Wednesday, November 27, 2013

Cold Process Gets Hot!

Where has the time gone! I have one more big show in December till it's time to chill out, but until then it's been a flurry of soap wrapping, labeling and selling for the season. Here's a few of my latest cold process soaps:
Eucalyptus, Tangerine, & Rosemary
This one is my new favorite although it smells exactly like a Halls Lemon cough drop, so while everyone loves the design, combined eucalyptus, rosemary and tangerine evokes either a smile or frown depending on their particular past relationship with Halls. After making a ridiculous number of batches, I've finally formulated a recipe that brings out everything I like in a soap. Isn't she pretty?  Here's another one, orange spicy clove soap, using a variation of my new recipe.
Orange Spicy Clove
Here's one which didn't turn out quite as I envisioned, but maybe my vision a bit off considering how the soft wispy swirls compliment this tea tree, lavender and rosemary soap.
I have plenty of cold process soap...surely can't make more, but you know what? I don't have any hot process soap...matter of fact, I've never even tried it once during the last 6 months of cold process making fury. Enter husband. "Really, you're going to make MORE soap?" "Yes, I said, justifying quite brilliantly  that I can't study for my soap making certification without ever actually making a batch. I'm big about certification. I'm a certified resume writer (day job) and now I want to be a certified soap maker through the the Handmade Soap Makers Guild. Certification shows passion and sets a standard of excellence for your craft. I know, just studying for my resume certification taught me all kinds of stuff...hoping the same is true for soap making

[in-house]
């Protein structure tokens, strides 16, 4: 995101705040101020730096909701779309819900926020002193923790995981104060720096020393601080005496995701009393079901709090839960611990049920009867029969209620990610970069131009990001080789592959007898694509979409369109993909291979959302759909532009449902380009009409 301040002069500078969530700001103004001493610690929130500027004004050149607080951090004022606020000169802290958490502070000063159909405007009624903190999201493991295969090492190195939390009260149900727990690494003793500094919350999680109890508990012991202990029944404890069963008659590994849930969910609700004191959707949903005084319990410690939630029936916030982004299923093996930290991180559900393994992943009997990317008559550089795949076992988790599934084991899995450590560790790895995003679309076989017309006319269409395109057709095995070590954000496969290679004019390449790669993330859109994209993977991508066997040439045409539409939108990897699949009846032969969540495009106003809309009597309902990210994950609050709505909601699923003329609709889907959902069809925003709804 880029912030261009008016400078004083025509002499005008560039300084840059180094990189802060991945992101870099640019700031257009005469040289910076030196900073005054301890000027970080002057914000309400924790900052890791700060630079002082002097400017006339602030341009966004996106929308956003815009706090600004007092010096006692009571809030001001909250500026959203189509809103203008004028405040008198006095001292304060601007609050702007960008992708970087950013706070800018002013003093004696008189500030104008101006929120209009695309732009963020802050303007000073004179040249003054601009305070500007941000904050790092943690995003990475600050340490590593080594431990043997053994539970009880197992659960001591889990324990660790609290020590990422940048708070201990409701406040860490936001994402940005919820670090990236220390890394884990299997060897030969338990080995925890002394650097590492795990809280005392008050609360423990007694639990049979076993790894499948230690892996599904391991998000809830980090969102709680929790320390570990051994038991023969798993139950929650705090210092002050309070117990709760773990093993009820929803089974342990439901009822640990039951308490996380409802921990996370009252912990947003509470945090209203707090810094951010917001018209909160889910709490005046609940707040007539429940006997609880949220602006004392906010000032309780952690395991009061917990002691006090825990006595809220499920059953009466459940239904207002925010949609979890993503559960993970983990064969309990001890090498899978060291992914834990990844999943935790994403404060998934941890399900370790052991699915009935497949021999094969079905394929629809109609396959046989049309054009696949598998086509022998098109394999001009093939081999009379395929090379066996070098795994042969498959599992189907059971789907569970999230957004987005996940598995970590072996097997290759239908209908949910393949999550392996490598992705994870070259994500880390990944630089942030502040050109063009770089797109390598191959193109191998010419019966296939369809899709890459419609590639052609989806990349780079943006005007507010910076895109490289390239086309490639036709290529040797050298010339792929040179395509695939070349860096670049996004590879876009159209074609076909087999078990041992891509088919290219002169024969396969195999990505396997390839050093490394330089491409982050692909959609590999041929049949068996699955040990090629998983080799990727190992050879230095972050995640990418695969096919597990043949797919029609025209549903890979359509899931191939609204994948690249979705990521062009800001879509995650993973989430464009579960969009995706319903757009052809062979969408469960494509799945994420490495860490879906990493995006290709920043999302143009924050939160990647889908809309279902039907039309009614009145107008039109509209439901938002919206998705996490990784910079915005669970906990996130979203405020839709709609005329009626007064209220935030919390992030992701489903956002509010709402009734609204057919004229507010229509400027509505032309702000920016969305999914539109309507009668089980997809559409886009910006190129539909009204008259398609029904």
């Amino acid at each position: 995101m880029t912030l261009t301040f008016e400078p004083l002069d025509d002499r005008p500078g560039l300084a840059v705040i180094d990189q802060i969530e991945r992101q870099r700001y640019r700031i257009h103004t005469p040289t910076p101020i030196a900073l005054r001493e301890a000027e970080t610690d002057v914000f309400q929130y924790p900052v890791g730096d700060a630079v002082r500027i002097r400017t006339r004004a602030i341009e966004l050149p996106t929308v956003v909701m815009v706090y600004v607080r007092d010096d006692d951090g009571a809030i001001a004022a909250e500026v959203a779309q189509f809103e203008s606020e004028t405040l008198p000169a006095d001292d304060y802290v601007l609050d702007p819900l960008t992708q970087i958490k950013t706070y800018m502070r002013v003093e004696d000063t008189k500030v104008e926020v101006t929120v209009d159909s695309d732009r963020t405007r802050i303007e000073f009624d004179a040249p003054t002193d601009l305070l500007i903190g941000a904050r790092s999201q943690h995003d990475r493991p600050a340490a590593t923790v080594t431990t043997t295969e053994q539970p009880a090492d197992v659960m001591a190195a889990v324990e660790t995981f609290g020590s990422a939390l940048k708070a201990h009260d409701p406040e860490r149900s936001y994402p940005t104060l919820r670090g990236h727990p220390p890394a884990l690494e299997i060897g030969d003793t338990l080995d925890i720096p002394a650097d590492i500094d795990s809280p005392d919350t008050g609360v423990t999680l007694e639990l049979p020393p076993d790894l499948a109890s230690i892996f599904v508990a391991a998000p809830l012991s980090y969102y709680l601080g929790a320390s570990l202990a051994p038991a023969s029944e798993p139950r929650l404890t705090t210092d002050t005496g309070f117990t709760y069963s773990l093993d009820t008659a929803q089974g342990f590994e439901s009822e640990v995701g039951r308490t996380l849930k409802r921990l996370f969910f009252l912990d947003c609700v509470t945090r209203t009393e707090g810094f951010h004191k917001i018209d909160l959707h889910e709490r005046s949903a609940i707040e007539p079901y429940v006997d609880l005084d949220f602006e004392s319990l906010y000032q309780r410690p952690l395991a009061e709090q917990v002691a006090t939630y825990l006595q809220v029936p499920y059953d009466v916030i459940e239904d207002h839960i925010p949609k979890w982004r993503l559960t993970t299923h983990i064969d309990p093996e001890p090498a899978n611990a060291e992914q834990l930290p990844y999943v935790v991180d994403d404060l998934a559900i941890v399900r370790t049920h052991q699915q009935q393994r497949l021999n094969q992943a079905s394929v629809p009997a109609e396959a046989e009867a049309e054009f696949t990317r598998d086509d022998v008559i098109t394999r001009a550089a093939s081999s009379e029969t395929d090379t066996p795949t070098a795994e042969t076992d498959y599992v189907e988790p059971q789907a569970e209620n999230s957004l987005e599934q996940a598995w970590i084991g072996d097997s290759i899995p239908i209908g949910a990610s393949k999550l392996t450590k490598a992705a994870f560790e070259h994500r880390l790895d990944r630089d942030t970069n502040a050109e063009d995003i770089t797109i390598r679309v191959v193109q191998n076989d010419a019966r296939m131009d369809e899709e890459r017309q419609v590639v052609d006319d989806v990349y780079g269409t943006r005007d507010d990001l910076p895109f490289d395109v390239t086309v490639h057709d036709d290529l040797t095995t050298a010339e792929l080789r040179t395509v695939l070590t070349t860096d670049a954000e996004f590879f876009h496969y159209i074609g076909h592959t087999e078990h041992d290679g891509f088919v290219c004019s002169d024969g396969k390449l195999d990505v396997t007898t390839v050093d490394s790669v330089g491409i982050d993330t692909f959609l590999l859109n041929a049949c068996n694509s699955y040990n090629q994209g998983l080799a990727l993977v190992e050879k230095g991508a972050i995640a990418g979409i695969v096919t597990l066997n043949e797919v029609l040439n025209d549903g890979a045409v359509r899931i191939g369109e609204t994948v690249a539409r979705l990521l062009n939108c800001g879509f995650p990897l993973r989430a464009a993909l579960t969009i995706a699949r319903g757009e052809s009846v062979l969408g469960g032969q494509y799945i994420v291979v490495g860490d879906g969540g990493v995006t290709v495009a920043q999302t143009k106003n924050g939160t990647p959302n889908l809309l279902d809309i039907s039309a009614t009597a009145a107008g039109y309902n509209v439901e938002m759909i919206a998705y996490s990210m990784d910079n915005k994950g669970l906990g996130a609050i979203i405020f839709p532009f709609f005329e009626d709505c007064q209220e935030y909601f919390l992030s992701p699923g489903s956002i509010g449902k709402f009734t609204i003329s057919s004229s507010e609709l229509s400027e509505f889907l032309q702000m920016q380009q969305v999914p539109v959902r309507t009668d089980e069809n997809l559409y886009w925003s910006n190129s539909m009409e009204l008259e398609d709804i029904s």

Bergamot, Rose, and Vetiver Hot Process
I wanted to do a soap I couldn't do with cold process like one with exotic essential oils that would otherwise  cook off and end up costing a fortune. I just bought some Bergamot from a fabulous women near Kent State and I could combine that with a touch of Rose Absolute rounded out with a few drops of smokey Vetiver. Since essential oils are added after the soap has fully sopanified, just a fraction of what you'd need for cold process is required. Now, hot process yields a different texture, and frankly I've seen some real ugly hot process along with some real beauties. I watched a ton of You Tube videos. I did a rose cold process soap some time back that was a beautiful rose color, made from rose clay, however, the rose petals daintily applied on top ended up looking like burned flesh. So, there you  have it, another advantage to hot burned botanicals. I was overjoyed at how much cleaner hot process is. I didn't have half my dining table covered in caustic lye blobs! I mixed in rose clay into a depression made in the "fluffy like cake batter" stage and swirled it all together. Since hot process is rustic looking, I made the tops all fluffed up in rugged rustic spirit.

Wow, the next morning it was DONE.Wow...not even cool to was rock solid done...and I loved it!! Not better or worse than cold process....just different. My impatience appeased, I transported one of those beauties to my shower for product testing....ahh...a keeper! Smells divine.